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What do I crave most? The Cravings blog tour stops here today

Today the Cravings blog tour stops here, and it is a privilege to host this visit. Cravings, A Catholic Wrestles with Food, Self-Image, and God, is the latest offering from prolific local, Catholic author, Mary DeTurris Poust. She gives us a book that is personal, provocative and moving. We who are members of God’s body have very interesting and challenging relationships with our own bodies. And we as Catholics, who gather to eat at the Lord’s Table, often struggle mightily with food.

The blog tour offers you the chance to win a copy of the book, by leaving one comment on the blog per day between now and January 20th. Not only can you win a book, your name will also be added to a drawing to win a $100 Williams Sonoma gift card.

Interviewed for the book, I did not think it appropriate for me to write a review. What I am doing to highlight a food and faith related matter in my own life, and how the book has invited me to face it in a new light. This is very personal; I have not often shared this story before. Here is a story about what I crave most of all.

The day remains unforgettable to me. It was the first day of eleventh grade, early September 1973. Remember when the start of school mean fall clothing? I was wearing what was a big fashion rage back then, a Huckapoo shirt, under a lightweight matching sweater. I remember that I loved that shirt so much, with its polyester sheen and funky colors. It fit, but was snug. Snug was something I lived with in my then slightly overweight body. Food and overeating were always a challenge to me.

Starting another school year made very anxious. At that time, anxiety meant that I would not eat in public. Note, I say in public; my private eating was another thing. But on that day, I did not eat breakfast; I did not eat lunch; no water or other liquid passed my lips all day long.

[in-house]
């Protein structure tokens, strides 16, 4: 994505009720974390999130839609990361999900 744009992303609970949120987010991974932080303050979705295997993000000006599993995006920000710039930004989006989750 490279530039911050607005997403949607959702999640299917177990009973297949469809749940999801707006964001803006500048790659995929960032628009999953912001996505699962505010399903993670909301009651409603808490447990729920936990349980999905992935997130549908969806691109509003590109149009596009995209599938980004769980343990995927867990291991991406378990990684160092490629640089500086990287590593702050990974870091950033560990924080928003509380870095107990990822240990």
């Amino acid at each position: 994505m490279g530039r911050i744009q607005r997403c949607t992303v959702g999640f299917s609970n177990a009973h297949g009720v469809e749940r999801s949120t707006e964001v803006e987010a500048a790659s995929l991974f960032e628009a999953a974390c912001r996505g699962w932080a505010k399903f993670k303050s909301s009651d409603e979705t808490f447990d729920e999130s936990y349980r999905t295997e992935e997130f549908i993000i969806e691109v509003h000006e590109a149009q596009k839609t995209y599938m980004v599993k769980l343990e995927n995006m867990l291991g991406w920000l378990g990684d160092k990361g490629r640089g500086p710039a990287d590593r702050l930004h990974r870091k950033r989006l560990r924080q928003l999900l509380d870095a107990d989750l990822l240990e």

Not surprisingly, I arrived home with a monumental headache, feeling woozy, and collapsed on the sofa. My mother brought me something to drink. Milk? Maybe? Soda? Perhaps. I took a swallow and became violently ill. I must have been dehydrated and depleted from not eating, along with that bad case of first day jitters. Whatever the case, that day set me on a trajectory that I wrestle with to this day: eat or get sick.

Typically, I had no problem eating. In fact, I did too much eating. Awareness of body image and weight have been a lifelong struggle. Remember, that Huckapoo shirt was a snug! But on that day, I learned this…

Do. Not. Miss. A. Meal. Ever.

Today I know enough about nutrition and weight management, and I know that you shouldn’t miss meals. Yet, my eat-or-die self takes that to dangerous levels. After many years of gaining and losing weight, maybe it is finally time to truly and deeply change. Metanoia, anyone? And honestly – what about basic faith?

Mary DeTurris Poust’s latest work, Cravings, A Catholic Wrestles with Food, Self-Image, and God (Ave Maria Press, 149 pp., $13.95) has made quite an impression on me as I consider the legacy of my poor food philosophy.

In full disclosure, Mary is my friend, and she interviewed me for the book. On page 40, I describe a moment of self-realization about body image while watching a movie. That’s not what I am talking about today though; I am addressing this other aspect of my life, so much in need of healing.

Cravings has been such an eye-opener for me. After reading it, I felt so aware of my “must-eat-every-meal” mentality. Eat or get sick! Ironically, my over-eating has caused me to become very ill at for different reasons. Miraculously, I do not suffer from high blood pressure, high cholesterol, or other problems, but I remain very overweight.

Now perhaps it is time for honesty and clarity. It is very hard to write about this publicly, but Mary’s book opened a door for me, and I hope to walk through that door at last. Will I put my hand in Jesus’ hand, and keep going this time? Many things trigger my eating disorder. Fear, anxiety, guilt, happiness, sadness, and other feelings are not helping me, and not helping those I love. And perhaps worst of all, this “eat-or-die” thing. In my head, I know so much about this, but in my heart, will something finally change for me? Will my faith lead me beyond fear?

Cravings is a wonderful book. It is not a self-help book; Cravings is a deeply Catholic book, one that has touched me in a new and different way. We are called to faith. We are transformed in Christ. We are the body, one in Christ. How we care for that “body,” and how we approach the Lord’s table in hope and confidence, should have Jesus permeating our being, connecting us to one another, and sending us to be Light in the world. This year, I long to be transformed. Not in the manner of another failed resolution, but in the depth of my commitment to God and how I care for His Body by taking care of my body. That is what I am craving most of all.


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